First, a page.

The Right of Contractors to Challenge Unfair Performance Evaluations is Further Expanded by the U.S Court of Federal Claims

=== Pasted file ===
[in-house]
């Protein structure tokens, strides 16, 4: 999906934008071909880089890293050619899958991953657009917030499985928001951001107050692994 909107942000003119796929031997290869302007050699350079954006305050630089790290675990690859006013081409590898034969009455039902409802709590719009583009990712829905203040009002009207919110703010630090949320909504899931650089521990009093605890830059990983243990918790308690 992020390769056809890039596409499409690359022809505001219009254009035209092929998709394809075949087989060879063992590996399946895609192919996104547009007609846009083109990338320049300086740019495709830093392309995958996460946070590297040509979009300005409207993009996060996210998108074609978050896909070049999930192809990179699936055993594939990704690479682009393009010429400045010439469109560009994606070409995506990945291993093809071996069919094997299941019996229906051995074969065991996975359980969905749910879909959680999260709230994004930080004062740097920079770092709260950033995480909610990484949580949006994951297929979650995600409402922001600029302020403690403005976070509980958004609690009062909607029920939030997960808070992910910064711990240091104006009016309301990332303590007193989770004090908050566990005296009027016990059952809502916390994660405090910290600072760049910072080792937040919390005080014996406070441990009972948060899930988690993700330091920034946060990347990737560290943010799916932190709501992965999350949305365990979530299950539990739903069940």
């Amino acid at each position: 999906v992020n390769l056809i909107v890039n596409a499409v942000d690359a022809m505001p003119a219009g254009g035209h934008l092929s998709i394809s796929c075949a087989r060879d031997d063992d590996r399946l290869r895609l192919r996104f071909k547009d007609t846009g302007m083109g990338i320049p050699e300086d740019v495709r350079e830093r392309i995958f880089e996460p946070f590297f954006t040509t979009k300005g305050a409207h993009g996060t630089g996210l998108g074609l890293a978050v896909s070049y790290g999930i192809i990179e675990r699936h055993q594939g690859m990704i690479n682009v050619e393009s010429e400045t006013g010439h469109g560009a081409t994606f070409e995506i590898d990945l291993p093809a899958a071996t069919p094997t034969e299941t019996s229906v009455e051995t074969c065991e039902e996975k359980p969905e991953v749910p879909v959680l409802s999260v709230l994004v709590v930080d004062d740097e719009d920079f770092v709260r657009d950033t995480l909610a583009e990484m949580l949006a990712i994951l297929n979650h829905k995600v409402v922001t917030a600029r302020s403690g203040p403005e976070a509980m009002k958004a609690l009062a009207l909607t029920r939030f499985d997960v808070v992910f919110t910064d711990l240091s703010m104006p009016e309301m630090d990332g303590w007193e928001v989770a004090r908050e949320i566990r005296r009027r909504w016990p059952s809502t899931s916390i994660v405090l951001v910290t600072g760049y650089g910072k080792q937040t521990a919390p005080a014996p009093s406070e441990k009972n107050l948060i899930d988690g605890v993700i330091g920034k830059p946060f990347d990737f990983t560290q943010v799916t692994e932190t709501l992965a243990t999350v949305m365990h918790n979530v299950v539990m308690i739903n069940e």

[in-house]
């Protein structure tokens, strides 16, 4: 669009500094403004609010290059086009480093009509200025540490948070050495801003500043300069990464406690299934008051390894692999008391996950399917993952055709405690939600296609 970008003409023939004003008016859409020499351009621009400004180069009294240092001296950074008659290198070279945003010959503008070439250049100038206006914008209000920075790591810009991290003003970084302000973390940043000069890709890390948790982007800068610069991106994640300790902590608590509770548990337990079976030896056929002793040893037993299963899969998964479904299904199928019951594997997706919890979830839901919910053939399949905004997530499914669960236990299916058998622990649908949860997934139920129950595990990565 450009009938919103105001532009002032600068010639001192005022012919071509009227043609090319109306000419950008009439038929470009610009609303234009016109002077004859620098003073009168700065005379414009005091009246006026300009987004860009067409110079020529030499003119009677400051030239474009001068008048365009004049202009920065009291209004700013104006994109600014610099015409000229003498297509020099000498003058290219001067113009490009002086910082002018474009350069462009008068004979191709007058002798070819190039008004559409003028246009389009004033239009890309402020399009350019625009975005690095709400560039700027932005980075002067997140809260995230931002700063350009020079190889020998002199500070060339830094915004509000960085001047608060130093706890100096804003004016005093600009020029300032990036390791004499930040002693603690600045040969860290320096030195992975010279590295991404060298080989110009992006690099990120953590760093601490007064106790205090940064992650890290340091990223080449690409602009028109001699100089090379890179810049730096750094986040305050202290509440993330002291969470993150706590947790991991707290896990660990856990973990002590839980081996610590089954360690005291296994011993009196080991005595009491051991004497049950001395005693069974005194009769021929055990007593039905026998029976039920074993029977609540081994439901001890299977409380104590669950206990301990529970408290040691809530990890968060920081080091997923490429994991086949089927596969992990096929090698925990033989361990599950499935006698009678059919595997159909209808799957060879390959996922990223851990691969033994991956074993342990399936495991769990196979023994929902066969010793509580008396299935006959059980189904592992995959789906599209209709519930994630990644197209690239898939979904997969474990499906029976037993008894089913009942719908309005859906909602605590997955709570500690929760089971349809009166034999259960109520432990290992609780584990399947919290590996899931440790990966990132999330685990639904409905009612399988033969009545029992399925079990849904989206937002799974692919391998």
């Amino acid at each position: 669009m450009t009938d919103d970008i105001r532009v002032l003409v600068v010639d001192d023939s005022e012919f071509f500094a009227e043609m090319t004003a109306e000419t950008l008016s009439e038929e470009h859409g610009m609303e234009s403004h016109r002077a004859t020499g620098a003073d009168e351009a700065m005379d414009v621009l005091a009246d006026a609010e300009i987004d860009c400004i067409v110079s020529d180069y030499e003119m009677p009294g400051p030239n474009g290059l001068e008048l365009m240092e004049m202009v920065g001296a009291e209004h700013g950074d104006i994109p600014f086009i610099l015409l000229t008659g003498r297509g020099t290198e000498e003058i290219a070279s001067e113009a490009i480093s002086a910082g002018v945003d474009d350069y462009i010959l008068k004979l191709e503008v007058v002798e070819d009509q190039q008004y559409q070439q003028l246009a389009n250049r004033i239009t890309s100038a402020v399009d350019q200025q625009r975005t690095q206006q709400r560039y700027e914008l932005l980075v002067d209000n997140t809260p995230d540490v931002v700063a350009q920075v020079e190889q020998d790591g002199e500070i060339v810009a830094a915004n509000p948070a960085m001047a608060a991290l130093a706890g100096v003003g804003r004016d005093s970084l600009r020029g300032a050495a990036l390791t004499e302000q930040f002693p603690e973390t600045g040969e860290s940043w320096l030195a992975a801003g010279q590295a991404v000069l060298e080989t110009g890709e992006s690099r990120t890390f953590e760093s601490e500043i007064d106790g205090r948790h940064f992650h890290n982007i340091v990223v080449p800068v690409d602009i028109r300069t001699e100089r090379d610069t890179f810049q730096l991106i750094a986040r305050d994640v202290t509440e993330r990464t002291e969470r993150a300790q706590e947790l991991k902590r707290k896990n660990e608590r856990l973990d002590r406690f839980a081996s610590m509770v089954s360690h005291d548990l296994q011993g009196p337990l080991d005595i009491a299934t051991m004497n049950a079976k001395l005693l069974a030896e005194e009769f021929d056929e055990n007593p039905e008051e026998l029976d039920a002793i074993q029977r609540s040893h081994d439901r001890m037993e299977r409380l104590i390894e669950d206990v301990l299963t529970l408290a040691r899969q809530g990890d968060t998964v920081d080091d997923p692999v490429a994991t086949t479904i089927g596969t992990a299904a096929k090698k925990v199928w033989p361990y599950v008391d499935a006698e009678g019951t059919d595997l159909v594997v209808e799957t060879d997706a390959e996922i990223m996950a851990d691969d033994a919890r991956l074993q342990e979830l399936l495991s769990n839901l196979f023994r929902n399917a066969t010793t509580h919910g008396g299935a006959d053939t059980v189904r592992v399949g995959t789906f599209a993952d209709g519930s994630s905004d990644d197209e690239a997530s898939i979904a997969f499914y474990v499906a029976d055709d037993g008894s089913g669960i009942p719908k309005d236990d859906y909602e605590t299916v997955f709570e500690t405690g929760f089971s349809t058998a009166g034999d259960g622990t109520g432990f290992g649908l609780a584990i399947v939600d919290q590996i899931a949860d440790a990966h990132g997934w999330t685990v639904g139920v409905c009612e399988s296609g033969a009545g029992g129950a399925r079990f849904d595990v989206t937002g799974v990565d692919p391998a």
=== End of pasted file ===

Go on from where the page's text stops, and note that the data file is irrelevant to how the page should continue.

We recently reported (see our earlier blog article) the decision of the United States Court of Federal Claims in BLR Group of America, Inc. v. United States, issued on November 25, 2008, in which the Court opened the door to contractor challenges of unfair or incorrect performance evaluations. Coming literally on the heels of the BLR case, the Court issued another decision on December 9, 2008, Todd Construction Co., Inc. v. United States, denying a government motion to dismiss and holding that the Court had the jurisdiction to consider a challenge to a contracting officer’s decision regarding a contractor’s performance evaluation. The Court held that Todd had submitted a “claim” within the meaning of the Contract Disputes Act of 1978 because, on March 22, 2006, the Government issued its proposed final evaluations of Todd’s work, and on April 20, 2006, Todd submitted its comments protesting those evaluations. The Government issued final evaluations on July 21, 2006, and Todd submitted both a claim and a supplemental claim to the Department of the Army, asserting regulatory violations in the preparation of the evaluations and lack of factual accuracy. On April 25, 2007, the contracting officer wrote to Todd, indicating the letter “serves as my final decision regarding your performance on the above Task Order” with a subject line “Final Contracting Officer Decision.” Based upon these facts, the Court held that “this is a final decision of the contracting officer upon a written demand.”